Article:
UNEPortfolio

Month: March 2017

Journal 3/28

Some questions and conceptual interests/inquiries that are present in Mitford’s essay include her subtle questioning of why the whole embalming process is the way it is and why the American/Canadian people have let it go on without question. One of Mitford’s claims is that the funeral industry preys upon the mourning family of the deceased (pg 51). C: I agree with this as all the costs that go into the process of embalming the body, preparing it, dressing it and finding the right casket are excessive, it is also a nice option for families to have as the last thing many people in grief want to have to do is deal with the details of things such as the funeral. Another one of Mitford’s claims is on page 47 where she says, “the object of all this attention to the corpse, it must be remembered, is to make it presentable for viewing in an attitude of healthy repose.” C: I think that while this is obviously true, the idea of it is supposed to help the family in mourning. LOVed ones don’t want to remember the deceased as they are dead, but how they were alive. A third claim made by Mitford is on page 49. Mitford implies through her use of sarcasm that the positioning of the body is over the top and overall ridiculous. I agree with the claim in that the idea of an open casket is rather disturbing to me, but if I were to go to one, I would not want to be viewing a mangled or “uncomfortable” looking corpse. On page 51-52 Mitford makes the claim that the funeral director/undertaker change the working of the terms that are generally associated with death and funerals to give a more positive formation.I agree that this is rather ridiculous, as things are the way they are and there should be no need to change it to make the situation seem different than it is.

ESSAY 2 final

Sinead Scott
Professor Jesse Miller
English 110 H4
27 March 2017

Taste of Friendship
The five senses are powerful pathways connecting one’s memories and emotions. Each unique flavor, consistency, or scent is intertwined with memories of someone or something, of some event or some period in time. To each individual there is something different which, for them, holds meaning and often a memory. However, for all people, across every different society, there is food. Although food is necessary in order to sustain life and to provide energy to one’s cells in order to meet the bodies needs for growth, development and function, for many, food holds more meaning. Each dish, unique to an individual, family or culture, serves a different purpose in connecting people, in creating memories and in remembering old ones. There is a recurring pattern of emotion and sentiment coinciding with certain dishes in Deanna Phipps’s essay, “Dish of Life,” where she analyzes how her family’s chocolate chip pancake breakfasts have grown to serve a greater purpose, and in Nicholas Fisher’s “A Meaty Meal” in which he explores the role of familial connections and steak and salad. Both essays explore how certain foods have the ability to become more than food and how each dish can bring about feelings of familiarity and comfort. The messages articulated in the aforementioned essays, mirror that of Raymond Carver in his short story, A Small Good Thing. Each essay reveals the significance of food and how different scenarios can cause certain dishes to correlate with certain memories, thus holding more meaning than simply another meal.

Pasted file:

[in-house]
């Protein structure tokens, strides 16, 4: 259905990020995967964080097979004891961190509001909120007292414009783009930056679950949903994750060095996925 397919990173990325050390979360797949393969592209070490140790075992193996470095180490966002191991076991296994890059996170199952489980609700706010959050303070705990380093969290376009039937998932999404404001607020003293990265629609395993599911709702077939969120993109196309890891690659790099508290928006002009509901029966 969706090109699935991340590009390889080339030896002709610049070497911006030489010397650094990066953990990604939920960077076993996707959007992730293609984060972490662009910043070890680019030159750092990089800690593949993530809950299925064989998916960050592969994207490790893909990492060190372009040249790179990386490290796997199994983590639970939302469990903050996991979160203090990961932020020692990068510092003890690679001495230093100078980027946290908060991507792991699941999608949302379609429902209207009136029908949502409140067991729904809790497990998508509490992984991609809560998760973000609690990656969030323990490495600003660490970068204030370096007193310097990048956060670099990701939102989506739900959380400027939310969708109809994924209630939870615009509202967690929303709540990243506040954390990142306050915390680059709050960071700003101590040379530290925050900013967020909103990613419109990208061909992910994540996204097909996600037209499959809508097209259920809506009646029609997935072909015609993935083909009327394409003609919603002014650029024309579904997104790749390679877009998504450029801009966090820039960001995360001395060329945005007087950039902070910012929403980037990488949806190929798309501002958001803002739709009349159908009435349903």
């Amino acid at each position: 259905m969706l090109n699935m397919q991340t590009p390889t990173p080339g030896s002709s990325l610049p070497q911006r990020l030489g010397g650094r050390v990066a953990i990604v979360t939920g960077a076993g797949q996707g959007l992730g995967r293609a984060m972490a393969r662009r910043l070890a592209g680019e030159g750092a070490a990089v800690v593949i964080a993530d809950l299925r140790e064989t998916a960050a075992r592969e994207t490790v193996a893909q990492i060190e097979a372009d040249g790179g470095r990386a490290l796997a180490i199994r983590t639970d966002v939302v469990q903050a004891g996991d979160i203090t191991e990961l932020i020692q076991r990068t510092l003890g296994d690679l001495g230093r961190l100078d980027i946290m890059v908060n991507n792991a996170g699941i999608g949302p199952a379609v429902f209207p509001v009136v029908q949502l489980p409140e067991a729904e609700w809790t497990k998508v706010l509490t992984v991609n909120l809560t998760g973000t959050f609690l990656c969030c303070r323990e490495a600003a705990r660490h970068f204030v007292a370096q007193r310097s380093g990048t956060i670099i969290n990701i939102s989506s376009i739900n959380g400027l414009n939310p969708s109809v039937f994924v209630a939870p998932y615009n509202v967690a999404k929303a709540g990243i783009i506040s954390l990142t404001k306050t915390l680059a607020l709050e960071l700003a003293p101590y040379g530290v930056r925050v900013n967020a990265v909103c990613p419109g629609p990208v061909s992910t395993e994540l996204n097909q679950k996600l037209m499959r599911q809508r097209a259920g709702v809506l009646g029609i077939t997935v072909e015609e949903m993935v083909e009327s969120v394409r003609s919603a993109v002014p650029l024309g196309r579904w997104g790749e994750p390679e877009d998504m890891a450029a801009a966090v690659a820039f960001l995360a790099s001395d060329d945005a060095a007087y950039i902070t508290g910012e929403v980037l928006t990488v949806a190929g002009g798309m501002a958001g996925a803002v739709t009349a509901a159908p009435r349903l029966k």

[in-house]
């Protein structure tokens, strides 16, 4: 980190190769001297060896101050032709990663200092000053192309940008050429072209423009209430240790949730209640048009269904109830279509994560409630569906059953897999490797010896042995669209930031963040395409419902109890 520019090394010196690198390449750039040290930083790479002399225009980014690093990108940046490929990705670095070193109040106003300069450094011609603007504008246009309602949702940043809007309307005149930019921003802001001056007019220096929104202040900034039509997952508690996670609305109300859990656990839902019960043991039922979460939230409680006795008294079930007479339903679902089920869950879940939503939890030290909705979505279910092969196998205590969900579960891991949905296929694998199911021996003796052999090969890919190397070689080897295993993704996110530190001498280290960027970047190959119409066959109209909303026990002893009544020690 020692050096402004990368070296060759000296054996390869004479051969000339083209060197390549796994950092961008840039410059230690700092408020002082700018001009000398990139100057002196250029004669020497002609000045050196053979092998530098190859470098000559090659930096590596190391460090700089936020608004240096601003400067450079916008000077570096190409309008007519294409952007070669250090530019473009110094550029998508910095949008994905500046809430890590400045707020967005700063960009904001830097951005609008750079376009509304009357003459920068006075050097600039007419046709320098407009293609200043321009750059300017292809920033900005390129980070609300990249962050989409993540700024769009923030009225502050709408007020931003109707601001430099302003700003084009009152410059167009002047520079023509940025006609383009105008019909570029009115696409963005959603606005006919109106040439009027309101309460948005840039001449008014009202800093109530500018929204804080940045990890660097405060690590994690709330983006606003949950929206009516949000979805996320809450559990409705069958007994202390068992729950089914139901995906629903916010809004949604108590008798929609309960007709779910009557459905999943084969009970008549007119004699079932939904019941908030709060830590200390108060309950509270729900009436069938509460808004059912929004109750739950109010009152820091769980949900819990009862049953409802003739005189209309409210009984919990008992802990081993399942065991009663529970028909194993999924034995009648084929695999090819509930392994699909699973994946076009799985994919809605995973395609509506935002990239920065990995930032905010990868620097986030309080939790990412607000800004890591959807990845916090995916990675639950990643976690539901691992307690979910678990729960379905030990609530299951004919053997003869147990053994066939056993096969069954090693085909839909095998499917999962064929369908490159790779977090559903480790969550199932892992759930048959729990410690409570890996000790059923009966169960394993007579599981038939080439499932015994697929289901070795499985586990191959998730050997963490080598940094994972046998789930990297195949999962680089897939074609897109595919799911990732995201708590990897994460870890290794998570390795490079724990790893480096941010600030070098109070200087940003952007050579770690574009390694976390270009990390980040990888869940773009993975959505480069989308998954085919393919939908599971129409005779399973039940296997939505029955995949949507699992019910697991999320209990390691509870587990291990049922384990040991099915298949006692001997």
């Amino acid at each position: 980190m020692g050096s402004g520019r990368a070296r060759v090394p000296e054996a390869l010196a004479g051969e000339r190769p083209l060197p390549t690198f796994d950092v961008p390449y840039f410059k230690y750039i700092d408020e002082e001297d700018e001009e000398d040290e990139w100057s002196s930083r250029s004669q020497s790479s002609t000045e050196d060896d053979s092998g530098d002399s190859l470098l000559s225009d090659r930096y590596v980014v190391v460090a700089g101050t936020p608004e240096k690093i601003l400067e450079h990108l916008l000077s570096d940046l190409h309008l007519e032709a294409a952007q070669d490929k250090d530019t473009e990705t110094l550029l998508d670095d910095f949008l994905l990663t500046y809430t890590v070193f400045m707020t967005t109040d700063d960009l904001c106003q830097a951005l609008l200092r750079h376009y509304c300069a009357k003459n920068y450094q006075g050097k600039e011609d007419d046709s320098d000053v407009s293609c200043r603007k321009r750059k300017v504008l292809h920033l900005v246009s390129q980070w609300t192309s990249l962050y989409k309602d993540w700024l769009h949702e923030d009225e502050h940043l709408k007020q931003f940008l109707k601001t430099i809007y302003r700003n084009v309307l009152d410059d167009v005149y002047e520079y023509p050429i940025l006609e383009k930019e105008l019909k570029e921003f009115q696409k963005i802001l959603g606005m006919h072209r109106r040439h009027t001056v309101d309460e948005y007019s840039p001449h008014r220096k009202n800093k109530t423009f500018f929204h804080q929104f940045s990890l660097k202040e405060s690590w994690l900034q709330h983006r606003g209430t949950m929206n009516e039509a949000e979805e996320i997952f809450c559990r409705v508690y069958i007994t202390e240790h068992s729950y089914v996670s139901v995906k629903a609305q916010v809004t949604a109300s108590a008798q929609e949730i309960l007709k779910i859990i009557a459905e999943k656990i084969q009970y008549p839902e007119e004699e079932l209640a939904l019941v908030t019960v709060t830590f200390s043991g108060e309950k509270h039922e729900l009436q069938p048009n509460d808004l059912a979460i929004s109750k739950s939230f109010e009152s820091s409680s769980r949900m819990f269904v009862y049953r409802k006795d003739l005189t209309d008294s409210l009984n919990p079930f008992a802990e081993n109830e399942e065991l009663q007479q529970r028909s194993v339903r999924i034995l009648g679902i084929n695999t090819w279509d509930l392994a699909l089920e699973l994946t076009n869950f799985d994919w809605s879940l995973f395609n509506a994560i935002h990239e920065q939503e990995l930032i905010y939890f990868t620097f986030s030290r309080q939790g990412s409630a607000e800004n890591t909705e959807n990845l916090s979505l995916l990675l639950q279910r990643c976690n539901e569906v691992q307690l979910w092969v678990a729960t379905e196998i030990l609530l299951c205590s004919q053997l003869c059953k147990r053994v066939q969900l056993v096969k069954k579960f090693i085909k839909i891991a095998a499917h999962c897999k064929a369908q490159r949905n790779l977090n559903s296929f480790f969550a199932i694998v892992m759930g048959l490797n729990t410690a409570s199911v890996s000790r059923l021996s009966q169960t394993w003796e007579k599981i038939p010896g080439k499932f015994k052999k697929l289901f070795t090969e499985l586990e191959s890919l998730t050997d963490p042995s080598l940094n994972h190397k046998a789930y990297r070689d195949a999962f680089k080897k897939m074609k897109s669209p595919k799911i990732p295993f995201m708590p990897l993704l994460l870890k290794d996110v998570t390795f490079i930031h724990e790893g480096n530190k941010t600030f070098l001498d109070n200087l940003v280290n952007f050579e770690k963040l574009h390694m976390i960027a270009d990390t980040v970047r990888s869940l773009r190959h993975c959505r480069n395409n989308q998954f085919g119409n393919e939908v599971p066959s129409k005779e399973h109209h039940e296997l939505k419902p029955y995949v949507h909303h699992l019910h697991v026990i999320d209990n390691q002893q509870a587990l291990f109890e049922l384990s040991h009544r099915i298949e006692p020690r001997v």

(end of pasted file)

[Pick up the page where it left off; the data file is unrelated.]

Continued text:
Throughout different cultures and across many countries, food is used as a way to bring together family and friends. The food itself is often not as important as the social interactions, the selfless bonds that are formed between loved ones. In Phipps’ essay on her favorite meal, she states how her family’s tradition of a chocolate chip pancake breakfast inadvertently established a relationship between family and food, “my passion for chocolate in the morning slowly evolved into a steadfast love for family time.” Not only does Phipps enjoy the sweet-buttery taste of chocolate pancakes but she has subconsciously made a connection between the meal and being able to spend time with her family. This relationship between certain dishes and bonding with others is also reflected in Fisher’s essay. Fisher states how his mother believes that the dish of steak tips and Caesar salad is a symbol of unity as a family and coincides with enjoying time together. Fisher’s favorite dish and his experiences with that particular meal have created an emotional link between him and his family. In both Phipps and Fisher’s essays, the bonding occurs in instances of happiness and comfort, when the food becomes an excuse for busy family’s to spend time together, to actually sit down and talk about their lives. The smell of the pancakes and the familiar taste become flavors that, to Phipps, denote home and family. This is also true for Fisher, as he relates the steak tips and Caesar salad with being able to bond with loved ones.
Sometimes, as is the case in Carver’s short story, food can create a union between people who would not otherwise bond or associate. In, A Small, Good Thing, a mother and father lose their child and grow isolated from both each other and from others. They connect only with a lonely baker who shares with them sugary baked goods in a time of darkness and grief. “Although they were tired and in anguish, they listened to what the baker had to say. They nodded when the baker began to speak of loneliness…he told them what it was like to be childless all these years” (219). The cinnamon rolls and coffee became a sort of common ground in which the three individuals could bond, and realize that they were not so different from one another as was thought before. Instead of suffering alone, the parents were able to listen to the baker’s stories. They were able to find comfort in the warm, handmade desserts, a comfort which allowed them open up and connect with another human being.